07 March 2020

Top two things that hold you back

Progress in chess, as with many things in life, isn't just about gaining new skills and knowledge. It's about identifying flawed or unhelpful practices that are holding you back from greater success, and eliminating - or at least significantly reducing - them. As with any sort of bad habit, the most effective way of tackling them is to consciously adopt new and positive practices. Otherwise, it's too easy for your brain to gravitate back to its old habits, like a well-worn rut in the dirt just keeps getting deeper over time.

While amateur players normally need to work on all aspects of their game, I think picking the top two things that keep tripping you up, then consciously working on them in both training and game situations, can be an effective strategy for speeding up overall improvement. Analyzing your own games over time should naturally highlight what these major issues are, combined with some self reflection, although if you have a coach they should be able to point them out as well. I'll share mine here.

1. Materialism

This is a pernicious problem for many amateurs. Occasionally you may find ultra-aggressive players who never bother counting material and always play for mate, but most people still want to win material and will "count the points" - the traditional "scoring" scheme being 9 for a queen, 5 for a rook, 3 for a bishop or knight, and 1 for a pawn.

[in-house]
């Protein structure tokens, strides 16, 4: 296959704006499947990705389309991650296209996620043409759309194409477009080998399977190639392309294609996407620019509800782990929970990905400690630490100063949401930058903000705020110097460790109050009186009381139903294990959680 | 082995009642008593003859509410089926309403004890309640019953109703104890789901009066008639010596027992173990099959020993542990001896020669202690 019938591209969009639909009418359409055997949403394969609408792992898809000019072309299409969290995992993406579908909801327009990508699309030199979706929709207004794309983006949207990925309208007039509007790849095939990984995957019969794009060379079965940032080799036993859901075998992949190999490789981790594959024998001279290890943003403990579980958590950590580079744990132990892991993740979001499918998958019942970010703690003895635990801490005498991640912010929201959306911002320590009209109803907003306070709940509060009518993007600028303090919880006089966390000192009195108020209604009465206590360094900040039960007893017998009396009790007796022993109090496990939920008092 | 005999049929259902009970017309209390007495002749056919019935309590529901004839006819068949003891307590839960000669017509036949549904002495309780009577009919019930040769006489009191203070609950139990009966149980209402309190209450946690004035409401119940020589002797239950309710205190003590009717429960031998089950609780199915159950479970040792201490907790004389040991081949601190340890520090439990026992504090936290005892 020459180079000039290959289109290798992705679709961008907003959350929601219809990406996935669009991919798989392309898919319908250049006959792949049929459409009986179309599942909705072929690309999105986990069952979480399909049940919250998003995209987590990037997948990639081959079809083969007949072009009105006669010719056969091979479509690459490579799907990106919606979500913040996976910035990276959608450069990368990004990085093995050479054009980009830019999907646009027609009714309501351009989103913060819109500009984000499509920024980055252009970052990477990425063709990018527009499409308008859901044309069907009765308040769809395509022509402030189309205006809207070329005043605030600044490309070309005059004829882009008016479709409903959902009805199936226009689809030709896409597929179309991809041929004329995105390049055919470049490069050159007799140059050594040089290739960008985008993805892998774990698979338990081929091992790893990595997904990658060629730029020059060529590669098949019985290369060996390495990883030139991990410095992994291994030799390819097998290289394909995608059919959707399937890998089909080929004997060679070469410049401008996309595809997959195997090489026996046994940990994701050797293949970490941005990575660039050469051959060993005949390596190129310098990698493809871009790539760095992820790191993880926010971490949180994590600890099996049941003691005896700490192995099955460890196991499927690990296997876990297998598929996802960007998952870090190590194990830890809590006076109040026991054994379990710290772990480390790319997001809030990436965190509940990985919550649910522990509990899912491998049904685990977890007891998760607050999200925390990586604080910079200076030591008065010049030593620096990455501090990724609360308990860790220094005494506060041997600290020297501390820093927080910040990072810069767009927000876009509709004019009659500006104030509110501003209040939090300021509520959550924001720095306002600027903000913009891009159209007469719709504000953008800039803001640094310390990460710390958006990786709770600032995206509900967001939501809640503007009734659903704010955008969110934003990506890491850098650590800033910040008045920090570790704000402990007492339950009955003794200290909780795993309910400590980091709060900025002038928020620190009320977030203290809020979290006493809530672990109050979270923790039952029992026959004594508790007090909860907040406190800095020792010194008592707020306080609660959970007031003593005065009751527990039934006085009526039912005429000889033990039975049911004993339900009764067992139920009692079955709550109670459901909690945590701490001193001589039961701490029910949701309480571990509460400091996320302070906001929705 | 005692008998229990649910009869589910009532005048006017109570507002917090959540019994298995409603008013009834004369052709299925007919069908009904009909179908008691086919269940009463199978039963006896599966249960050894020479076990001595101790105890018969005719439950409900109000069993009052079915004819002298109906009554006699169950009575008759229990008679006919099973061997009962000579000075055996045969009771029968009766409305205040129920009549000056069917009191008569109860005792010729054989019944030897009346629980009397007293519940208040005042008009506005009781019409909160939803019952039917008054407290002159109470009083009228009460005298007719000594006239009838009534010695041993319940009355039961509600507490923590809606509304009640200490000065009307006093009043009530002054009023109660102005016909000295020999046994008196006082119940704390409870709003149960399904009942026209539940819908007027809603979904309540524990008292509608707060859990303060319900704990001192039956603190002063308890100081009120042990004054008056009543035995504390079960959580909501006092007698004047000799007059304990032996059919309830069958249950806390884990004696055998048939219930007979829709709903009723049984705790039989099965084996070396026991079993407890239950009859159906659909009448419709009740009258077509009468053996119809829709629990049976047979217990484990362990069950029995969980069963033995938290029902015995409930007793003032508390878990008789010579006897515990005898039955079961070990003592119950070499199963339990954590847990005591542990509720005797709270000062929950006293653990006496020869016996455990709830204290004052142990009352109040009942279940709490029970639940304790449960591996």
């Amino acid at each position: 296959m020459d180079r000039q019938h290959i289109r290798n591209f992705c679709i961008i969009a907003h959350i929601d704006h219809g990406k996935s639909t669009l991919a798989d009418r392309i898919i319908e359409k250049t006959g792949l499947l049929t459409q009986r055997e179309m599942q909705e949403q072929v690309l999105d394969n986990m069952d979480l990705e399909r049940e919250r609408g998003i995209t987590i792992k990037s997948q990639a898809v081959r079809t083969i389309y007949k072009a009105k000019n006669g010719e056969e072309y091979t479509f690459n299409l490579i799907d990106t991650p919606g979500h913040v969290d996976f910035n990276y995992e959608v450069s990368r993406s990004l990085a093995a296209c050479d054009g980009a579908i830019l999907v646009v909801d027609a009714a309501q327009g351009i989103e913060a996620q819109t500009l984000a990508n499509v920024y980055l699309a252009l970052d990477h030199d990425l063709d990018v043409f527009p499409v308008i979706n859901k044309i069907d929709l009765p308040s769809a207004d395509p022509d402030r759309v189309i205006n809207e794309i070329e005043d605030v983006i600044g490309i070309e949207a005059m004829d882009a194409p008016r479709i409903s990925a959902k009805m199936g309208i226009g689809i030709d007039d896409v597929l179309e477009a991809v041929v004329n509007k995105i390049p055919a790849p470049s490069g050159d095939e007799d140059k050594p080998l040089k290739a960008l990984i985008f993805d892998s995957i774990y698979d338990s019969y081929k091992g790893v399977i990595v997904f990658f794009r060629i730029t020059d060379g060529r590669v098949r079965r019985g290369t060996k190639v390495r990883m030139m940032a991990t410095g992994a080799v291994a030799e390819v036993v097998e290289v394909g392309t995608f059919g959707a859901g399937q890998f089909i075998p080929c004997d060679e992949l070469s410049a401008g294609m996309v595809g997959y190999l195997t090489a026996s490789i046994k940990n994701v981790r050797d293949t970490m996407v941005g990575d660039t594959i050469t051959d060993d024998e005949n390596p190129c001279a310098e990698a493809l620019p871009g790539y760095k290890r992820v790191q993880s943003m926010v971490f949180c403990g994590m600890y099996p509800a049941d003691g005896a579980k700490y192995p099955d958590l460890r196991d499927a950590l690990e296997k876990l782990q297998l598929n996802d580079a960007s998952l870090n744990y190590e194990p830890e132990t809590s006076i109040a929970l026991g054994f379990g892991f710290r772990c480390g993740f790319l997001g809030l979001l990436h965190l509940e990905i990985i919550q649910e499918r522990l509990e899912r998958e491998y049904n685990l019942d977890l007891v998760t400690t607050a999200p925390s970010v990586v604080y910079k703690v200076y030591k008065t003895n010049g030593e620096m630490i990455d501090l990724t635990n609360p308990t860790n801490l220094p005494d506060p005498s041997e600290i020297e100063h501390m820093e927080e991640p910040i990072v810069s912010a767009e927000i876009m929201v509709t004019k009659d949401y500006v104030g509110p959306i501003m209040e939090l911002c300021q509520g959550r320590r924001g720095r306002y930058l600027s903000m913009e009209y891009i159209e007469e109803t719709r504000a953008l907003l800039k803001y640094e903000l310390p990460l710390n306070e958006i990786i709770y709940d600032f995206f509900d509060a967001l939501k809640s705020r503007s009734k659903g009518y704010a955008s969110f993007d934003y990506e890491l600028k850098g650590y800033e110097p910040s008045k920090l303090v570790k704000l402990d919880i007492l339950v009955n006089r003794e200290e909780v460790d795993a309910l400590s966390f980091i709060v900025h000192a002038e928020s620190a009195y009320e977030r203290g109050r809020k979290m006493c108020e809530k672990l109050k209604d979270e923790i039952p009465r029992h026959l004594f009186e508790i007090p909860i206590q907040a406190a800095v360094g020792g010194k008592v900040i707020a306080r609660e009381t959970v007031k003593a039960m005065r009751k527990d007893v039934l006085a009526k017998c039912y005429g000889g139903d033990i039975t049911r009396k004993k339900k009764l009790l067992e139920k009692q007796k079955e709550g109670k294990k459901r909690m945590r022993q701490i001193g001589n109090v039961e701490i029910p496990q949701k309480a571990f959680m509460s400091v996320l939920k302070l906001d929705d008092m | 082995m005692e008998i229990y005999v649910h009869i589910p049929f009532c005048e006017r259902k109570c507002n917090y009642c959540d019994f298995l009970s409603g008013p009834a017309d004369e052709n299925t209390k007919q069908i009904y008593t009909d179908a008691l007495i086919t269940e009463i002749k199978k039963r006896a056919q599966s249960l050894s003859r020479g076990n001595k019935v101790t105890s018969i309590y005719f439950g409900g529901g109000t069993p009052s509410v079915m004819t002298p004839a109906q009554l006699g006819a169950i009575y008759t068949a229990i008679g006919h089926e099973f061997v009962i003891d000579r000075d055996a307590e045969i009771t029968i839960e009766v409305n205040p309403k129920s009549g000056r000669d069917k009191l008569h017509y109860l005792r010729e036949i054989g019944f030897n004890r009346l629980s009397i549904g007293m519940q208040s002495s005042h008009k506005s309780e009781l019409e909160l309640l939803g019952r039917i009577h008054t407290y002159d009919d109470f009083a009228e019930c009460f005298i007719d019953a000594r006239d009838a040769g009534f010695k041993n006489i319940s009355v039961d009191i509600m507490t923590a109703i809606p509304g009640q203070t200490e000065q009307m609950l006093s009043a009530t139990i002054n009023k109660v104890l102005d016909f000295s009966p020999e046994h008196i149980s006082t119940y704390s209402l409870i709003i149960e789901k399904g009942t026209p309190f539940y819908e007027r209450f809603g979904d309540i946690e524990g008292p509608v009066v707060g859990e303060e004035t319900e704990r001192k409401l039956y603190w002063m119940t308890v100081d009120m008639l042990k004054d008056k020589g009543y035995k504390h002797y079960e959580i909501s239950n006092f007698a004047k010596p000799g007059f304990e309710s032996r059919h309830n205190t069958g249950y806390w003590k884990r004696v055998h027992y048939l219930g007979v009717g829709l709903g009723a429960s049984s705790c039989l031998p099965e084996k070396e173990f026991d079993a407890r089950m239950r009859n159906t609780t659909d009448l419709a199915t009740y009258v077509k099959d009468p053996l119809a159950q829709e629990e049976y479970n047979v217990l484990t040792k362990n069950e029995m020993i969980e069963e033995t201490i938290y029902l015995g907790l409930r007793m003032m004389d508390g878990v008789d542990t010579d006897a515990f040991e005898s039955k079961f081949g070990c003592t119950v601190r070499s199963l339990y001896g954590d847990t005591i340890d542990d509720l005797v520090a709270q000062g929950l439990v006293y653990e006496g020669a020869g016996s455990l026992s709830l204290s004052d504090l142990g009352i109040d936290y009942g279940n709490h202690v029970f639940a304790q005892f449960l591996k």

Once you get to a certain level of play, I believe using this scheme as part of your thinking process is much more of a detriment than it is a help. At the beginner level, some type of easy-to-understand guide to piece value is needed, so using the standard counting scheme and its variants (3.5 for a bishop and 3.25 for a knight, say) has its place. However, this is a very static way of thinking about the game. Failure to take into account dynamic factors will inevitably hold you back, both strategically and tactically. This is not just a human failing, either, as many computer engines before the most recent modern era - Fritz was notorious for this - had the same problem with materialistic evaluations. (More on the role of engines in a bit.)